THE UNIVERSITY OF CALIFORNIA MUSEUM OF PALEONTOLOGY (UCMP) celebrates its centennial this year, but the story of its founding begins nearly two centuries ago, when California’s newly formed legislature commissioned a survey of the state, eager to map its gold deposits.
A team of geologists led by Josiah Whitney struck out for the wilderness, collecting fossils and taking meticulous notes on California’s natural wonders, from the soaring granite walls of Yosemite to the towering sequoias of the Sierra—“grand wonders of the vegetable world.” They published their findings in a monumental tome adorned with vivid illustrations and a gold-embossed cover.
But it was the dogged determination of a trailblazing woman scientist named Annie Alexander that gave the museum its official
The legislators were not impressed. They had sent the men out on a prospecting mission—or so they thought. Whitney remarked in frustration at the lawmakers’ disapproval: “We have escaped perils by flood and field, have evaded the friendly embrace of the grizzly, and now find ourselves in the jaws of the Legislature.” When those jaws clamped shut, cutting off funding, the team gave a portion of its fossil cache to the newly formed University of California, establishing the founding collection of what would later become the UCMP.
But it was the dogged determination of a trailblazing woman scientist named Annie Alexander that gave the museum its official designation. Her interest sparked on a visit to Crater Lake in 1899, Alexander began auditing courses taught by the renowned Berkeley paleontologist John Merriam. The two became close, and Alexander, a sugar heiress, began funding the professor’s expeditions, many of which she also joined. Alexander and Merriam were intellectual partners for many years, but she soon grew frustrated with his thirst for recognition and influence.
“I am more than ever convinced that it is quiet research that brings results,” she wrote to the famed naturalist George Grinnell. To ensure that quiet research continued, she wrote to the University in 1921, offering to fund a separate museum of paleontology. The UCMP was born.
“Museum” may be a bit misleading; the UCMP is a research collection and is mostly closed to the general public. That said, it has worked hard to bring its resources to the world via the internet. In collaboration with the National Center for Science Education, the museum has created award-winning educational websites including Understanding Evolution, Understanding Science, and Understanding Global Change.
The only physical public exhibition is a small collection of castings on display in Valley Life Sciences, dominated by the towering T. rex in the atrium. Absent a single building to call its own, the museum’s collection is scattered across campus, including in the Campanile, which houses fossils on five floors—everything from cave bears to saber-toothed tigers. In the years since its founding, the museum has grown its collection to roughly half a million specimens, attracting world-class researchers who have helped shape our understanding of life on Earth.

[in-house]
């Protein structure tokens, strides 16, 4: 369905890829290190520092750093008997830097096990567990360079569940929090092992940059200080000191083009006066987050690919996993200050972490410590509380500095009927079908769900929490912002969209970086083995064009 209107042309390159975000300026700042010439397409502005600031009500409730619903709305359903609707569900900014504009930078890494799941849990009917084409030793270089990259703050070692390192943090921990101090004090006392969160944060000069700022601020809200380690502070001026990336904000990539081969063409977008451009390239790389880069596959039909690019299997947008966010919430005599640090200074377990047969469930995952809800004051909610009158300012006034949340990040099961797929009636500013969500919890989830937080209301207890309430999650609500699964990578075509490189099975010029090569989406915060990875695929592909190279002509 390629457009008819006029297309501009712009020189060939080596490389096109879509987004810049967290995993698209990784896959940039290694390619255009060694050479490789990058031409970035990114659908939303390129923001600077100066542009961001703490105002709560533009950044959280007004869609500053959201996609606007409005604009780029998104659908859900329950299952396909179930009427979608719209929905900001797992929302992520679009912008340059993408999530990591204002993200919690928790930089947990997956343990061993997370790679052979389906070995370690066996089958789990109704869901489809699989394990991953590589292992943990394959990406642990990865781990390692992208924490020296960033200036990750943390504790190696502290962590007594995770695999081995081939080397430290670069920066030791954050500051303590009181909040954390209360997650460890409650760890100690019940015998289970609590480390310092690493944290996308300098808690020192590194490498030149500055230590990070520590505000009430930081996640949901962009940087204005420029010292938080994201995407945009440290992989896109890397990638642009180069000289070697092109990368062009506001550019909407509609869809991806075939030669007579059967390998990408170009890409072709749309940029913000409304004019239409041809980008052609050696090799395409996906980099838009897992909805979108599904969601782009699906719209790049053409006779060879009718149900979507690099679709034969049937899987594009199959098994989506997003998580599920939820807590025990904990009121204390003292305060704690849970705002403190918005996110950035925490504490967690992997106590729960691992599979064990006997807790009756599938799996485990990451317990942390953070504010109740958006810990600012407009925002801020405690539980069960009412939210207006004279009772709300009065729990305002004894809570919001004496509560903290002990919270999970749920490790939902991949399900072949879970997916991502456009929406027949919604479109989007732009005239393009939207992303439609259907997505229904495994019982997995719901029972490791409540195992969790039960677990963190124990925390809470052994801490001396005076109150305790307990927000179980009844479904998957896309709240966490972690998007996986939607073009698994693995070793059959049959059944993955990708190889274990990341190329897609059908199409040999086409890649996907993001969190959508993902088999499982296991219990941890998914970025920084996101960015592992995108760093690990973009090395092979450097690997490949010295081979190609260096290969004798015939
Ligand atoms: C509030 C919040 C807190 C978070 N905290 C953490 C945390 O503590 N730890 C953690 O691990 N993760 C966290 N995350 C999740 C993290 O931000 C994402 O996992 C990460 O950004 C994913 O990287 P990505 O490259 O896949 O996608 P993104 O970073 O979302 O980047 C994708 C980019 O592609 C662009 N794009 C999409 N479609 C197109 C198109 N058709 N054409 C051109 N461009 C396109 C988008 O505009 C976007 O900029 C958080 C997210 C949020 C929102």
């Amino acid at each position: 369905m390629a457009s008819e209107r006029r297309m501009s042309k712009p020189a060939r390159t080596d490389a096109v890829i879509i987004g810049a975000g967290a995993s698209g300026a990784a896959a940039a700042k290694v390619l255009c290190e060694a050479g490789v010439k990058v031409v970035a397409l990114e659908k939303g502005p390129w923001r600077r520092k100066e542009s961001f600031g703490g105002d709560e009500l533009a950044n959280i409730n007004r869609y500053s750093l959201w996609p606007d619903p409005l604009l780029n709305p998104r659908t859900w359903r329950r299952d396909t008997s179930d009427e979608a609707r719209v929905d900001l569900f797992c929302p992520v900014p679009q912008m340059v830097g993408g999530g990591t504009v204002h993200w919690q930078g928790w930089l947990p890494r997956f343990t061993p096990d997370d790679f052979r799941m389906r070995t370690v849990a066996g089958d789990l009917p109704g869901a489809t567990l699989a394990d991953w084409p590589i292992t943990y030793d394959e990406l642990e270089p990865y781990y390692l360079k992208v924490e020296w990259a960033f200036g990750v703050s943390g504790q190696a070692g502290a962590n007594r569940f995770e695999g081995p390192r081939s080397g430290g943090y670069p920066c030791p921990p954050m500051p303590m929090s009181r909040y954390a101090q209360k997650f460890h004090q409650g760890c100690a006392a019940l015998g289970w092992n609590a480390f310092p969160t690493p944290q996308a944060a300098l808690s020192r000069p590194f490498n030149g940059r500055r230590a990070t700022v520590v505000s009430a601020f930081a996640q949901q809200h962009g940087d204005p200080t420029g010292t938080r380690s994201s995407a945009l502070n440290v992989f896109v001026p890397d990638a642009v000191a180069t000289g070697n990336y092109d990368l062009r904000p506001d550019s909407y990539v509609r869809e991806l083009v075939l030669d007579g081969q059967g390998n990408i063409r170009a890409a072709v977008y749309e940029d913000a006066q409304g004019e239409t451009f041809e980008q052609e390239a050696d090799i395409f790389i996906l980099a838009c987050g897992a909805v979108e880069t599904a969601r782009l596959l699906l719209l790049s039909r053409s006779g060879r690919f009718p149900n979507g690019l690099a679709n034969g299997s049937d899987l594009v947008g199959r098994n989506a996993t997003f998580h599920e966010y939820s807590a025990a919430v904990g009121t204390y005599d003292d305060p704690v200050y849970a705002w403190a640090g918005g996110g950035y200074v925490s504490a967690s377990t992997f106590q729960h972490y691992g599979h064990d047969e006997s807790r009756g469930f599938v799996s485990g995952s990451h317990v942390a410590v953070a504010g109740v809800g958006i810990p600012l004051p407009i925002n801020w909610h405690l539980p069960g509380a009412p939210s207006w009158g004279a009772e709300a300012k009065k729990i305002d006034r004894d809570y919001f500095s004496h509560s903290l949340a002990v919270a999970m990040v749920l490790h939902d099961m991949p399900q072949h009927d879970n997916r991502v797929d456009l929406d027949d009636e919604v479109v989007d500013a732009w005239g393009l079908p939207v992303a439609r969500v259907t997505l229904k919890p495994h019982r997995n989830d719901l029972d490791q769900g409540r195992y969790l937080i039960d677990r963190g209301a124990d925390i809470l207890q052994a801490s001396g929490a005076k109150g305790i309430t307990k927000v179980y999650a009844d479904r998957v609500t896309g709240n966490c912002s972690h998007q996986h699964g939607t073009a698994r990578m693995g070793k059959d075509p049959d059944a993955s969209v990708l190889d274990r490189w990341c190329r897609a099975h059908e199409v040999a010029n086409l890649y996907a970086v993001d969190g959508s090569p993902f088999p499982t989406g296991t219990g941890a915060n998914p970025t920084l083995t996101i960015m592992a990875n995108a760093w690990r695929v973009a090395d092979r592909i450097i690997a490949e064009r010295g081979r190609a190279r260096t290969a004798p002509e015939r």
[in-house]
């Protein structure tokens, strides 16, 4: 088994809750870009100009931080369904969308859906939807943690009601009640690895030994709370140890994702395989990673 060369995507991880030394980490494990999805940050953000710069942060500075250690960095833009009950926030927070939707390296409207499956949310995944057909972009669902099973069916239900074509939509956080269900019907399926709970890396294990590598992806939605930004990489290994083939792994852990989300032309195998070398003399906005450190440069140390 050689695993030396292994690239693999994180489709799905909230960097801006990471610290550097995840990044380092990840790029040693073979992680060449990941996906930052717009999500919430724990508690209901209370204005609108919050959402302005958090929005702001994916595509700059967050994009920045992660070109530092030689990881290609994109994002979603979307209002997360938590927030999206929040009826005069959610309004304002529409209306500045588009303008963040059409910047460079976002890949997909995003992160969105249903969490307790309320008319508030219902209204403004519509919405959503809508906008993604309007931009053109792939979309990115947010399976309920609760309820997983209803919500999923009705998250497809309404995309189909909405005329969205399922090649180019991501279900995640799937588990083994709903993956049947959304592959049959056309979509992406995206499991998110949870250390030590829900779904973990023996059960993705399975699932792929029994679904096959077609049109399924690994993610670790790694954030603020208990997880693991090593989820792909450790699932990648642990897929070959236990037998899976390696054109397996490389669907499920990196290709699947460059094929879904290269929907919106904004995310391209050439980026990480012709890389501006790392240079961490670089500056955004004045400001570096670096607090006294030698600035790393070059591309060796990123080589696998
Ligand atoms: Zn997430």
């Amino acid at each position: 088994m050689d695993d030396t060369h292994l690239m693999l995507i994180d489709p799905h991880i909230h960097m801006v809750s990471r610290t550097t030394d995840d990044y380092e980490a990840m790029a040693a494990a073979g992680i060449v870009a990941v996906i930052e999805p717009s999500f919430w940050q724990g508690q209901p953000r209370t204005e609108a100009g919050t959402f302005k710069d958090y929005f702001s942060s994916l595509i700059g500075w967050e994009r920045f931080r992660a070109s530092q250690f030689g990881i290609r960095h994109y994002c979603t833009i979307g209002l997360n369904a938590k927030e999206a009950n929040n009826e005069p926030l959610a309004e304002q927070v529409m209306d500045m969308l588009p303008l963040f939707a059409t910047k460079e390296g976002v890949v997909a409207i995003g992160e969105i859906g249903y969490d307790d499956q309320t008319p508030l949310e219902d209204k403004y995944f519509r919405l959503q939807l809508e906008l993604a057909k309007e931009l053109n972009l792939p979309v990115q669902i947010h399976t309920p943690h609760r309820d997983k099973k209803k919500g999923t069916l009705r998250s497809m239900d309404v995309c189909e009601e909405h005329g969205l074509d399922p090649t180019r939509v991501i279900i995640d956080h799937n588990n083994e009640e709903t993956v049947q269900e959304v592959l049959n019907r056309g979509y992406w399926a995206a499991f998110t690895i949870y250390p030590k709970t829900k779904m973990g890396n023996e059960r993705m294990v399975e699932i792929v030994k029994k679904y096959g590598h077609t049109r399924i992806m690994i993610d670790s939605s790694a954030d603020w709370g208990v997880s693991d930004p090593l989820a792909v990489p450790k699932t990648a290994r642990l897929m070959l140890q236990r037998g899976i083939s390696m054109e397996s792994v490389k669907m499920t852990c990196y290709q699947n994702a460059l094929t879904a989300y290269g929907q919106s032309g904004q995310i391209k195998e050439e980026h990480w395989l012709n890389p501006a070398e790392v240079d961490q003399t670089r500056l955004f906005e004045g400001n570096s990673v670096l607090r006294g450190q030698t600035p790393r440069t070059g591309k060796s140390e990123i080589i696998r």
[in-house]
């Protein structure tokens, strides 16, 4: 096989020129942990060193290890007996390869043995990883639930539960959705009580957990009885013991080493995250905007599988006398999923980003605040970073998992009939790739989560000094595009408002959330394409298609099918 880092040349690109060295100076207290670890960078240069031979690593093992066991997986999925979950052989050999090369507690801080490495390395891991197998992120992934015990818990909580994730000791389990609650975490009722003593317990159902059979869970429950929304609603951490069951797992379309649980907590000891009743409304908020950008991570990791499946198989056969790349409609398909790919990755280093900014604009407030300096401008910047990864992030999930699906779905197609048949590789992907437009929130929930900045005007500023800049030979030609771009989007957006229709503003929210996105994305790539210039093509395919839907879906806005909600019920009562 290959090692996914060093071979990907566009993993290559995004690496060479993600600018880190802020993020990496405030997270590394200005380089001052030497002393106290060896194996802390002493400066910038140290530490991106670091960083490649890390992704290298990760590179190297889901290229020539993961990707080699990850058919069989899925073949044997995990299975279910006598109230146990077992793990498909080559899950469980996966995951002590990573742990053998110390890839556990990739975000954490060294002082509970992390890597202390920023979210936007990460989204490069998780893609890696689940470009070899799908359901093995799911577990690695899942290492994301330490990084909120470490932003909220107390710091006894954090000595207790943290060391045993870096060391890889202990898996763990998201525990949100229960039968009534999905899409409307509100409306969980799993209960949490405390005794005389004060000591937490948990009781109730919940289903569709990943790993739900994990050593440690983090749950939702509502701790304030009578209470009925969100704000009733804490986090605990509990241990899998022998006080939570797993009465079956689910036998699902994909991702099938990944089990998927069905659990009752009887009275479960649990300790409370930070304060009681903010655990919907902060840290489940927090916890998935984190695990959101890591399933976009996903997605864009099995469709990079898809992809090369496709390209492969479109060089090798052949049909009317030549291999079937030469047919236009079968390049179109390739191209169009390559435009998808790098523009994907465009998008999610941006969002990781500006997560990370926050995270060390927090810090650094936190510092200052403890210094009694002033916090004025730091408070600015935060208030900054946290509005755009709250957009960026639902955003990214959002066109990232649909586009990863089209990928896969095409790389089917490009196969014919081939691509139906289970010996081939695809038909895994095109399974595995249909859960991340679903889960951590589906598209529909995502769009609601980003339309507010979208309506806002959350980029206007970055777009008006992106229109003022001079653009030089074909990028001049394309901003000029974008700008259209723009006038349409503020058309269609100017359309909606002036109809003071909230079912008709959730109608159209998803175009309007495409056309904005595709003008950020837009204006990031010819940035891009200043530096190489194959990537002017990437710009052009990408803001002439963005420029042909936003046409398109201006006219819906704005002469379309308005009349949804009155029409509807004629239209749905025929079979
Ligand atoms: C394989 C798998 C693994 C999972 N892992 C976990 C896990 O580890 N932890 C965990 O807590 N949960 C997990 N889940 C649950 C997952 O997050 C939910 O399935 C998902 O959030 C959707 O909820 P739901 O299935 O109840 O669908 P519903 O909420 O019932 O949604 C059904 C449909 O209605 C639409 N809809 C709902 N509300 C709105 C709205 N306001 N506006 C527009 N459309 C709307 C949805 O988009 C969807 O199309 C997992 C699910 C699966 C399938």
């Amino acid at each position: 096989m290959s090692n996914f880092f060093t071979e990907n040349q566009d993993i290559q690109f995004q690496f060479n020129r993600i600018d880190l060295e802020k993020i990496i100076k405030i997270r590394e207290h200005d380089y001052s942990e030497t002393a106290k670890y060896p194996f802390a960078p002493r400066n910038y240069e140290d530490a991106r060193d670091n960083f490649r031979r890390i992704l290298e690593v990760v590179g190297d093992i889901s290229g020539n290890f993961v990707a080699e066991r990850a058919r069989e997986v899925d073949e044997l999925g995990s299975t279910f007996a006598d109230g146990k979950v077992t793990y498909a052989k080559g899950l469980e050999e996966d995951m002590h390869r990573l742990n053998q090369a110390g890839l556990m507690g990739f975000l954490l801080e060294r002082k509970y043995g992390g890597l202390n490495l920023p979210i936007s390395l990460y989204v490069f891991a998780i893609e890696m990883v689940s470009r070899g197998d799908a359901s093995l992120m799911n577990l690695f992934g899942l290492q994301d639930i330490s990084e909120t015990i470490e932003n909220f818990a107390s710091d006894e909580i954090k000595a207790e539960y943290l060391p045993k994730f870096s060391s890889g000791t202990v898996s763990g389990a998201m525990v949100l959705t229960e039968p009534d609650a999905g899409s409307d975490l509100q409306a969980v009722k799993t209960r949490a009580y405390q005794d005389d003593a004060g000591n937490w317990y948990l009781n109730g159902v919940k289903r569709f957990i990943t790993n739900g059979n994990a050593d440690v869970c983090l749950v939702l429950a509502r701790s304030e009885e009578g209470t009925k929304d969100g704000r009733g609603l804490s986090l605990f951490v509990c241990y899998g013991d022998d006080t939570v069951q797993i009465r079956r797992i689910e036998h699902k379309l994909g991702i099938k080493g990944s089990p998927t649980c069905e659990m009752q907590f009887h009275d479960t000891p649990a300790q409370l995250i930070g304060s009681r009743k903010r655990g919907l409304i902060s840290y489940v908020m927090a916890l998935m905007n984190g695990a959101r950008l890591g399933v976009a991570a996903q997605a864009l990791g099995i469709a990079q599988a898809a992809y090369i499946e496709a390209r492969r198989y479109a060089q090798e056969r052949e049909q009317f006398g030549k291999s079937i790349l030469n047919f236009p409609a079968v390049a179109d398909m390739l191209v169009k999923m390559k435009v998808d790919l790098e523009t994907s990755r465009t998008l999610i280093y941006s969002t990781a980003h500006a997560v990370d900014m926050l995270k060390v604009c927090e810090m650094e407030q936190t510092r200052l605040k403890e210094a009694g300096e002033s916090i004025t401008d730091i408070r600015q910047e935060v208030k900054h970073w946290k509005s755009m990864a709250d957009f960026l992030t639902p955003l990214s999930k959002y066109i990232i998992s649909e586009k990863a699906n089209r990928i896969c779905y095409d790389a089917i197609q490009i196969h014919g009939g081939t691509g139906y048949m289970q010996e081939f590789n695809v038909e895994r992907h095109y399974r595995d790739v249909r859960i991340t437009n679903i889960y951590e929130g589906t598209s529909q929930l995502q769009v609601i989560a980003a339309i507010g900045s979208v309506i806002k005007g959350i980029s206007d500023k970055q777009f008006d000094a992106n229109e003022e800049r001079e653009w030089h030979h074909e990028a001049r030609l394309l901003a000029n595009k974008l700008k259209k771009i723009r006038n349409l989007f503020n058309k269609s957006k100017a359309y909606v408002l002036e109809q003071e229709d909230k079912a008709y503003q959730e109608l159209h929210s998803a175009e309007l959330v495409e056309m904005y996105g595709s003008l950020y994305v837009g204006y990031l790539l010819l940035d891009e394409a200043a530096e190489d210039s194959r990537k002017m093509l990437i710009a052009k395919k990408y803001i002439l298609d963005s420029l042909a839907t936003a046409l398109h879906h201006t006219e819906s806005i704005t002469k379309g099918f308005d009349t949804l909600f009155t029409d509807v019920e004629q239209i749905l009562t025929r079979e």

Marshall says paleontology is in the midst of a revolution, thanks to digitization and the creation of databases such as the Paleobiology
One of those researchers is geologist Walter Alvarez, who, in collaboration with his father, Nobel Prize–winning physicist Luis Alvarez, and Berkeley chemists Frank Asaro and Helen Michel, pieced together the asteroid impact theory explaining the demise of the dinosaurs more than 65 million years ago.
The Alvarezes found a loyal adversary in Bill Clemens, the museum’s eighth director, whose decades spent studying fossils in the badlands of Montana had convinced him that the Alvarez theory was bunk; the dinosaurs had been moving toward extinction for millennia before the asteroid struck. While the feud was mostly collegial, the elder Alvarez famously remarked to the press that paleontologists were “more like stamp collectors” than scientists. Ouch.
The stamp collectors have continued to do groundbreaking science nonetheless. In the ’90s, a team led by UCMP faculty curator Tim White, co-director of Berkeley’s Human Evolution Resource Center, uncovered “Ardi,” a 4.4 million-year-old hominid skeleton in Ethiopia’s Afar Depression that changed the way we think about early human evolution. In 2009, the journal Science called Ardi’s discovery the breakthrough of the year.
Current museum director Charles Marshall emphasizes that the accomplishments of museum affiliates like Alvarez, Clemens, and White are just icing on a much bigger confection. “The real cake,” he says, “is UCMP’s century of hard work, billions of fossils, and thousands of papers that have helped us build a more complete understanding of the fossil record as a whole.” The museum’s strength, he adds, is in “facilitating the interaction of paleontology with the richness of so many other fields: computational biology, math, computer science, ecology, but also from the added information each fossil gives us when we analyze it in relation to the collection as a whole.”
Marshall says paleontology is in the midst of a revolution, thanks to digitization and the creation of databases such as the Paleobiology Database, which he co-founded. While only about 4 percent of known fossils have yet been entered into the Paleobiology Database, the percentage is growing every day. “Lost treasures,” Marshall has written, “are waiting to be rediscovered within museums themselves.”